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Published: April, 2007; Vol 3, Num 11

 

ANSI, “Quietly” Setting the Standard

 By Mark Dempsey

On March 5, after more than three years of sharp consensus-building debate, the American National Standards Institute (ANSI) adopted an innovative voluntary standard to guide Hearing Loss Prevention in Construction and Demolition Workers (ANSI A10.46).

“Noise exposure is one of the most widespread health hazards in construction.” says Armand E. Sabitoni, LIUNA General Secretary-Treasurer and the LHSFNA Labor Co-Chairman. “The industry is unprotected because the OSHA standard adopted in 1971 – which requires testing to determine if and when workers are overexposed to noise – doesn’t work well in construction due to the changing nature of construction worksites.  The task-based approach adopted in the new ANSI standard solves this problem.  As safety conscious contractors accept this approach, the precious gift of hearing for Laborers and other construction workers will finally gain protection.”

Task-based approach

Under the current OSHA standard, testing determines when workers are overexposed to noise.  In industrial worksites – an auto plant, for instance, where noise is constant from day to day – a simple test establishes whether an employer must provide a hearing conservation program.

In contrast, construction noise varies tremendously from day to day as the project moves through different stages and requires different equipment.  Due to these changes, constant testing is necessary to assess noise levels, yet, by the time a test is evaluated and action is taken, the exposure has occurred and the site may have new equipment coming in for the next stage.  Thus, the OSHA standard has never worked well to protect construction workers, a problem that was codified by the 1983 decision to exempt construction from OSHA’s general requirement of comprehensive hearing conservation programs in all noisy workplaces.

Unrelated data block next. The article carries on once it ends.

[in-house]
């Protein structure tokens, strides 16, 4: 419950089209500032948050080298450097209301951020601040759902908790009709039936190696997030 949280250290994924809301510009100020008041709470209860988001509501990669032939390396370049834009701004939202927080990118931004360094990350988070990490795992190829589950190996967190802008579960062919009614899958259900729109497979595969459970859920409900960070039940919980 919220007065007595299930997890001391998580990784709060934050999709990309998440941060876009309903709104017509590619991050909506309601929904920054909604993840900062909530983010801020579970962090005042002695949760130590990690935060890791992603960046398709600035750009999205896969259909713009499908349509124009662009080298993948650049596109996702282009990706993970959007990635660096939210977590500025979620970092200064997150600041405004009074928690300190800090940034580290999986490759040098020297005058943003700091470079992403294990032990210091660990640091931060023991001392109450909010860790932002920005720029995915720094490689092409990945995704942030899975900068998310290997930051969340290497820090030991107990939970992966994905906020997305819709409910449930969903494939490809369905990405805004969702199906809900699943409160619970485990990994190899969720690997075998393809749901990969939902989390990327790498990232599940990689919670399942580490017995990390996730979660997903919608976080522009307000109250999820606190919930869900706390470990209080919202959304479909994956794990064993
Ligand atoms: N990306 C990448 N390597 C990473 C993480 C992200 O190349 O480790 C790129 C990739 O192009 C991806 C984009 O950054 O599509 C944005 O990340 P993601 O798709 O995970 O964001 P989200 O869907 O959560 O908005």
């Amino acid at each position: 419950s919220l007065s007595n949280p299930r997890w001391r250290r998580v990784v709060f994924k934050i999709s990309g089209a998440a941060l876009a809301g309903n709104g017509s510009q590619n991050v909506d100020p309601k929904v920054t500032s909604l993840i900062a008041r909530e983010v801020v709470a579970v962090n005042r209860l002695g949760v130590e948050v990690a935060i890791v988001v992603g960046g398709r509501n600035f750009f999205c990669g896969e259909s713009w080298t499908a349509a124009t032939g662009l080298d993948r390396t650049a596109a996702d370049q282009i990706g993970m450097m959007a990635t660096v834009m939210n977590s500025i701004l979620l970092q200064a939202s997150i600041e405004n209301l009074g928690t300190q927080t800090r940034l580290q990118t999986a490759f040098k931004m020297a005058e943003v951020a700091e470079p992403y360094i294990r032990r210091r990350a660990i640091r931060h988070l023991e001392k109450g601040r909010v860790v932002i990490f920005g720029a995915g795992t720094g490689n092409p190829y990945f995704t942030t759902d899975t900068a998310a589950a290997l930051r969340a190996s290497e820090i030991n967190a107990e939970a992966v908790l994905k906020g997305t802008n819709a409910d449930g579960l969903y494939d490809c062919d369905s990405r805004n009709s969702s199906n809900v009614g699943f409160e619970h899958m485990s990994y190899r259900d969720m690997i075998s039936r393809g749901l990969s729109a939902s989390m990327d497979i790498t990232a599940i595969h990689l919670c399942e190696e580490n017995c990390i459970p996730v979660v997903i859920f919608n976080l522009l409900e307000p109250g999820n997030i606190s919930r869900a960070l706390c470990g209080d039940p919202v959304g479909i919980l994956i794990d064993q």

Under this new, task-based approach testing may not be necessary.  If historic knowledge, equipment specifications (see sidebar) and common sense gauges (do I have to yell for you to hear me when you’re three feet away?) indicate that the danger threshold can be exceeded, the ANSI standard says a hearing conservation program should be provided.  If there is conflicting opinion or uncertainty, testing can resolve the issue.

Scope

Hearing is sensitive and easily damaged.  Sound stimulates tiny hair-like cells in the inner ear. These vibrate and send auditory messages to the brain, but when noise levels are too loud for too long, cells can be damaged. When the cells no longer send signals to the brain, hearing is lost. Damage usually occurs slowly over a number of years and may go unobserved until it is too late.  However, though cochlear implants show some promise, at this time, no means exist to restore hearing once it is lost.

To minimize this risk, the new ANSI standard applies to all construction and demolition workers with potential noise exposures of 85 dBA and above.

The new standard also defines the key aspects of an effective hearing conservation program in construction.  It should include the following components:

  1. Assessments to determine potential exposure
  2. Engineering and administrative controls to reduce exposure